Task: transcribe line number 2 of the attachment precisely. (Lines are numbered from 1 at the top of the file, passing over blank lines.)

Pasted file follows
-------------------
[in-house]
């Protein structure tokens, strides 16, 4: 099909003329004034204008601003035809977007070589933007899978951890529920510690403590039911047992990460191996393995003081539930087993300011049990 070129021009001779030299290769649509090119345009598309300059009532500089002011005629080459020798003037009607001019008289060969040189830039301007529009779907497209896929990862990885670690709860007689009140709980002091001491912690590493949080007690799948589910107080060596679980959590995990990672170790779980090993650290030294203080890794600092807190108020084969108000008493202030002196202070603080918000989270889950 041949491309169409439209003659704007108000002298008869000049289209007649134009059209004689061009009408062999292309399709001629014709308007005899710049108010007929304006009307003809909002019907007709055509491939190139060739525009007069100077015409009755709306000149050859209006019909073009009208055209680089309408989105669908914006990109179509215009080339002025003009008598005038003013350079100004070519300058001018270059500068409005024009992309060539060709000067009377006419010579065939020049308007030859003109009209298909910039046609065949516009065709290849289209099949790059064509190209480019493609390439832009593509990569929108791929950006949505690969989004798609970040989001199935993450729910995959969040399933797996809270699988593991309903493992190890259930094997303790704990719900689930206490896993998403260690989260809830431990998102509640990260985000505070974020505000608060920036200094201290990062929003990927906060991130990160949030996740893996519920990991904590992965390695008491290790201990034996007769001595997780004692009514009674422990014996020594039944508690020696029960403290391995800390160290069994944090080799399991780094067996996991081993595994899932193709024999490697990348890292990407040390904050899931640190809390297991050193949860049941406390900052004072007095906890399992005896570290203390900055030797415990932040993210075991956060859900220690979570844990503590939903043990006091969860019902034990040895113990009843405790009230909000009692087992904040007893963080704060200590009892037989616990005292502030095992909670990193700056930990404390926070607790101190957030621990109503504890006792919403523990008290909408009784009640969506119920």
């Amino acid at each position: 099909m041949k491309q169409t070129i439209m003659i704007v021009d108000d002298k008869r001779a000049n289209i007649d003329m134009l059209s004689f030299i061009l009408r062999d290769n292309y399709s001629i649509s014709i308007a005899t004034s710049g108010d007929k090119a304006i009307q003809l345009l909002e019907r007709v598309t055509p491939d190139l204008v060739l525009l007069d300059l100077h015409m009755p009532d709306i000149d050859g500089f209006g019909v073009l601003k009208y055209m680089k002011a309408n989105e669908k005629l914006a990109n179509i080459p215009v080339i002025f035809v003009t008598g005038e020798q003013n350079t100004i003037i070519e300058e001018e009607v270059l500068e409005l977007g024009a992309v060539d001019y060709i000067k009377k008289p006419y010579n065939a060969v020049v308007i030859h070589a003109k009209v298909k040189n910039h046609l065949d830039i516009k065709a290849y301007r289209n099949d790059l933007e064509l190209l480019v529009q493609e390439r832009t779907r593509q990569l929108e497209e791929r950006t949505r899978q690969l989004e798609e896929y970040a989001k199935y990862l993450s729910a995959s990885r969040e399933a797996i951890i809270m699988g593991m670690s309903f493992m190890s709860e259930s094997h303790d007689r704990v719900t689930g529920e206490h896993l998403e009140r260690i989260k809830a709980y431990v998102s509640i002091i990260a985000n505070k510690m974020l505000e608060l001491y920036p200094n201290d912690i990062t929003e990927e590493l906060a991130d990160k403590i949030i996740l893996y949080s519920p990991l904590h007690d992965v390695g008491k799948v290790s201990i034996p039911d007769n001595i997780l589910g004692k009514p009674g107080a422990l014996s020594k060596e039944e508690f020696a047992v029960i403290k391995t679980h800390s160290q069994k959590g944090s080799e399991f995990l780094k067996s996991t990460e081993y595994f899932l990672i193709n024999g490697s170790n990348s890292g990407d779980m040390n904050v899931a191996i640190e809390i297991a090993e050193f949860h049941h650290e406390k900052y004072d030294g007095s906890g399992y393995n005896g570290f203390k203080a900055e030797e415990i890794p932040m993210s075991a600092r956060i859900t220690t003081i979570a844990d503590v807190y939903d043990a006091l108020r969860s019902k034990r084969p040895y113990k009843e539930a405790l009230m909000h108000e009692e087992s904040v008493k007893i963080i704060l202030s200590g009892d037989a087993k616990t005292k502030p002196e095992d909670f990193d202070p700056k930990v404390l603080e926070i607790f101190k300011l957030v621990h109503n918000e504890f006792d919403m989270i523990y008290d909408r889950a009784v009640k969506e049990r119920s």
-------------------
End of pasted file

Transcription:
């Protein structure tokens, strides 16, 4: 099909003329004034204008601003035809977007070589933007899978951890529920510690403590039911047992990460191996393995003081539930087993300011049990 070129021009001779030299290769649509090119345009598309300059009532500089002011005629080459020798003037009607001019008289060969040189830039301007529009779907497209896929990862990885670690709860007689009140709980002091001491912690590493949080007690799948589910107080060596679980959590995990990672170790779980090993650290030294203080890794600092807190108020084969108000008493202030002196202070603080918000989270889950 041949491309169409439209003659704007108000002298008869000049289209007649134009059209004689061009009408062999292309399709001629014709308007005899710049108010007929304006009307003809909002019907007709055509491939190139060739525009007069100077015409009755709306000149050859209006019909073009009208055209680089309408989105669908914006990109179509215009080339002025003009008598005038003013350079100004070519300058001018270059500068409005024009992309060539060709000067009377006419010579065939020049308007030859003109009209298909910039046609065949516009065709290849289209099949790059064509190209480019493609390439832009593509990569929108791929950006949505690969989004798609970040989001199935993450729910995959969040399933797996809270699988593991309903493992190890259930094997303790704990719900689930206490896993998403260690989260809830431990998102509640990260985000505070974020505000608060920036200094201290990062929003990927906060991130990160949030996740893996519920990991904590992965390695008491290790201990034996007769001595997780004692009514009674422990014996020594039944508690020696029960403290391995800390160290069994944090080799399991780094067996996991081993595994899932193709024999490697990348890292990407040390904050899931640190809390297991050193949860049941406390900052004072007095906890399992005896570290203390900055030797415990932040993210075991956060859900220690979570844990503590939903043990006091969860019902034990040895113990009843405790009230909000009692087992904040007893963080704060200590009892037989616990005292502030095992909670990193700056930990404390926070607790101190957030621990109503504890006792919403523990008290909408009784009640969506119920």